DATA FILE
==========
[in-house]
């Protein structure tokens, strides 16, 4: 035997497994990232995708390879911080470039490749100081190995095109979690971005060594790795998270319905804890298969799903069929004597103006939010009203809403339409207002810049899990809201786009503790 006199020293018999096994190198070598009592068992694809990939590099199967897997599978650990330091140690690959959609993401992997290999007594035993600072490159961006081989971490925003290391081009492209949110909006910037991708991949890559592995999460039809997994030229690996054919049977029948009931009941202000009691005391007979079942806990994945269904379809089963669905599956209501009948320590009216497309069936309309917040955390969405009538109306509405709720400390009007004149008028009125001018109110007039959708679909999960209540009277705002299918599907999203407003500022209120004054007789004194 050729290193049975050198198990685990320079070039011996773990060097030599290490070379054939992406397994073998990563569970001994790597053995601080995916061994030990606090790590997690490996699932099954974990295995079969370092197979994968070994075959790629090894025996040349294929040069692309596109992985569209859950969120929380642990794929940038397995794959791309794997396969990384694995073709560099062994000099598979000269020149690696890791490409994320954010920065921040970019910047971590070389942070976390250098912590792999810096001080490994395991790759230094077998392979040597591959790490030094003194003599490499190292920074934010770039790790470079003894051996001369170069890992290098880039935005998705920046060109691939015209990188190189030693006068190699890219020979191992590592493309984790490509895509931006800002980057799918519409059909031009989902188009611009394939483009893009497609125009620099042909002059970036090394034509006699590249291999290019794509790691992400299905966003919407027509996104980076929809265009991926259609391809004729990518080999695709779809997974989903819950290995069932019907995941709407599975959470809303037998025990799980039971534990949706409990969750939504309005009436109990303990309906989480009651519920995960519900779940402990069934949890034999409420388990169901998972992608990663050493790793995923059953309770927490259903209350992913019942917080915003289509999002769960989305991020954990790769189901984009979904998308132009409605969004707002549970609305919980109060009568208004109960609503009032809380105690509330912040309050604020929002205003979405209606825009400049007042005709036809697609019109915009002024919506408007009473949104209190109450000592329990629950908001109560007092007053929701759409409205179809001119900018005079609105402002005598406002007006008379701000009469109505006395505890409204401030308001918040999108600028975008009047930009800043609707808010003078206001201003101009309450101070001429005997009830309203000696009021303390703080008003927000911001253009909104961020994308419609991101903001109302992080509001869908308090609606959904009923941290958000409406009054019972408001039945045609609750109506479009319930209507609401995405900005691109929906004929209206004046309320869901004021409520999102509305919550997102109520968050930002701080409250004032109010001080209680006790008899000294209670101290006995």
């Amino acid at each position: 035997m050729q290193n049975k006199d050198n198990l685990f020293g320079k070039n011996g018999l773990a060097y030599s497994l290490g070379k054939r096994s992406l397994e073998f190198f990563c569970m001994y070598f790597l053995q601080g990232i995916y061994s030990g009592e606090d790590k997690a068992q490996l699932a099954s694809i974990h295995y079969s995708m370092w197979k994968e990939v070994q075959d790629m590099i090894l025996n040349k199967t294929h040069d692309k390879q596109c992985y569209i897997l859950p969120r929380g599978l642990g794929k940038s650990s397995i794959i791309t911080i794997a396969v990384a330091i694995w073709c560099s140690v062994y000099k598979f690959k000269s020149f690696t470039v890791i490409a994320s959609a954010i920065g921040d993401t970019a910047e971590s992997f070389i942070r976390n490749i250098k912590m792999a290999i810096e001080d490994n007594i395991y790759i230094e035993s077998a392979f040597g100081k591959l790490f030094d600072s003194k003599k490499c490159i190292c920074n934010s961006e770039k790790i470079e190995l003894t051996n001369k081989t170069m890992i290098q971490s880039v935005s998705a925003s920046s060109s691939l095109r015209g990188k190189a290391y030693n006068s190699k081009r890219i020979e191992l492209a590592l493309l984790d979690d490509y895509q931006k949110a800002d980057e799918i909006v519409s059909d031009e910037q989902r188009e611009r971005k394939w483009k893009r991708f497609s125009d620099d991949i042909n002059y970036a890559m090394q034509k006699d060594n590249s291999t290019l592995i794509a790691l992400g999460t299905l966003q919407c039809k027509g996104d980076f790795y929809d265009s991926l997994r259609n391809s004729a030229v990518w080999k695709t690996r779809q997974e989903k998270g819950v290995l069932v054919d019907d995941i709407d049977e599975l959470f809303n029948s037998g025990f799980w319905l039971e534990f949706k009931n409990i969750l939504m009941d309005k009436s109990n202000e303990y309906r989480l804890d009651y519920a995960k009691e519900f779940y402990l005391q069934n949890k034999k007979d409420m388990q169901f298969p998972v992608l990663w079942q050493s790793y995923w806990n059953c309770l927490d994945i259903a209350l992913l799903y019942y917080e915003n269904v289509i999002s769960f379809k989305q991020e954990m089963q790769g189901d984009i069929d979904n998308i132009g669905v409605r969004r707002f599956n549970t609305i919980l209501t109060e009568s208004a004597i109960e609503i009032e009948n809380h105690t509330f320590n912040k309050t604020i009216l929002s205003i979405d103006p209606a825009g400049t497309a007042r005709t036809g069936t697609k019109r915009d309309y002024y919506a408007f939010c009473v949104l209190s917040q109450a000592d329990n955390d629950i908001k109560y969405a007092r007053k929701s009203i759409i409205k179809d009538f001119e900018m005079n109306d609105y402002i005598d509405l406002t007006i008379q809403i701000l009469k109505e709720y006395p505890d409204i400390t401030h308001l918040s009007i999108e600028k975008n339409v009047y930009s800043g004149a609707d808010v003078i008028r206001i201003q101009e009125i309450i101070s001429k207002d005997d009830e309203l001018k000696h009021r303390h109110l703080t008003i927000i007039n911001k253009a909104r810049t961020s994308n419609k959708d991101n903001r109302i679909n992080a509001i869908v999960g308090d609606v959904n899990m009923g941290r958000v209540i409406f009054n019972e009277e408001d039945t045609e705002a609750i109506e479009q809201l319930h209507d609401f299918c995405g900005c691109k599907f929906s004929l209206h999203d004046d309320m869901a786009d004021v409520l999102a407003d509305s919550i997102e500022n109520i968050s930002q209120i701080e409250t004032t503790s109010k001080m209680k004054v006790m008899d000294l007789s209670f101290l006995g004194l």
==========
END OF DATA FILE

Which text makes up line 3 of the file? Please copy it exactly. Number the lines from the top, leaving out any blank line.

């Amino acid at each position: 035997m050729q290193n049975k006199d050198n198990l685990f020293g320079k070039n011996g018999l773990a060097y030599s497994l290490g070379k054939r096994s992406l397994e073998f190198f990563c569970m001994y070598f790597l053995q601080g990232i995916y061994s030990g009592e606090d790590k997690a068992q490996l699932a099954s694809i974990h295995y079969s995708m370092w197979k994968e990939v070994q075959d790629m590099i090894l025996n040349k199967t294929h040069d692309k390879q596109c992985y569209i897997l859950p969120r929380g599978l642990g794929k940038s650990s397995i794959i791309t911080i794997a396969v990384a330091i694995w073709c560099s140690v062994y000099k598979f690959k000269s020149f690696t470039v890791i490409a994320s959609a954010i920065g921040d993401t970019a910047e971590s992997f070389i942070r976390n490749i250098k912590m792999a290999i810096e001080d490994n007594i395991y790759i230094e035993s077998a392979f040597g100081k591959l790490f030094d600072s003194k003599k490499c490159i190292c920074n934010s961006e770039k790790i470079e190995l003894t051996n001369k081989t170069m890992i290098q971490s880039v935005s998705a925003s920046s060109s691939l095109r015209g990188k190189a290391y030693n006068s190699k081009r890219i020979e191992l492209a590592l493309l984790d979690d490509y895509q931006k949110a800002d980057e799918i909006v519409s059909d031009e910037q989902r188009e611009r971005k394939w483009k893009r991708f497609s125009d620099d991949i042909n002059y970036a890559m090394q034509k006699d060594n590249s291999t290019l592995i794509a790691l992400g999460t299905l966003q919407c039809k027509g996104d980076f790795y929809d265009s991926l997994r259609n391809s004729a030229v990518w080999k695709t690996r779809q997974e989903k998270g819950v290995l069932v054919d019907d995941i709407d049977e599975l959470f809303n029948s037998g025990f799980w319905l039971e534990f949706k009931n409990i969750l939504m009941d309005k009436s109990n202000e303990y309906r989480l804890d009651y519920a995960k009691e519900f779940y402990l005391q069934n949890k034999k007979d409420m388990q169901f298969p998972v992608l990663w079942q050493s790793y995923w806990n059953c309770l927490d994945i259903a209350l992913l799903y019942y917080e915003n269904v289509i999002s769960f379809k989305q991020e954990m089963q790769g189901d984009i069929d979904n998308i132009g669905v409605r969004r707002f599956n549970t609305i919980l209501t109060e009568s208004a004597i109960e609503i009032e009948n809380h105690t509330f320590n912040k309050t604020i009216l929002s205003i979405d103006p209606a825009g400049t497309a007042r005709t036809g069936t697609k019109r915009d309309y002024y919506a408007f939010c009473v949104l209190s917040q109450a000592d329990n955390d629950i908001k109560y969405a007092r007053k929701s009203i759409i409205k179809d009538f001119e900018m005079n109306d609105y402002i005598d509405l406002t007006i008379q809403i701000l009469k109505e709720y006395p505890d409204i400390t401030h308001l918040s009007i999108e600028k975008n339409v009047y930009s800043g004149a609707d808010v003078i008028r206001i201003q101009e009125i309450i101070s001429k207002d005997d009830e309203l001018k000696h009021r303390h109110l703080t008003i927000i007039n911001k253009a909104r810049t961020s994308n419609k959708d991101n903001r109302i679909n992080a509001i869908v999960g308090d609606v959904n899990m009923g941290r958000v209540i409406f009054n019972e009277e408001d039945t045609e705002a609750i109506e479009q809201l319930h209507d609401f299918c995405g900005c691109k599907f929906s004929l209206h999203d004046d309320m869901a786009d004021v409520l999102a407003d509305s919550i997102e500022n109520i968050s930002q209120i701080e409250t004032t503790s109010k001080m209680k004054v006790m008899d000294l007789s209670f101290l006995g004194l």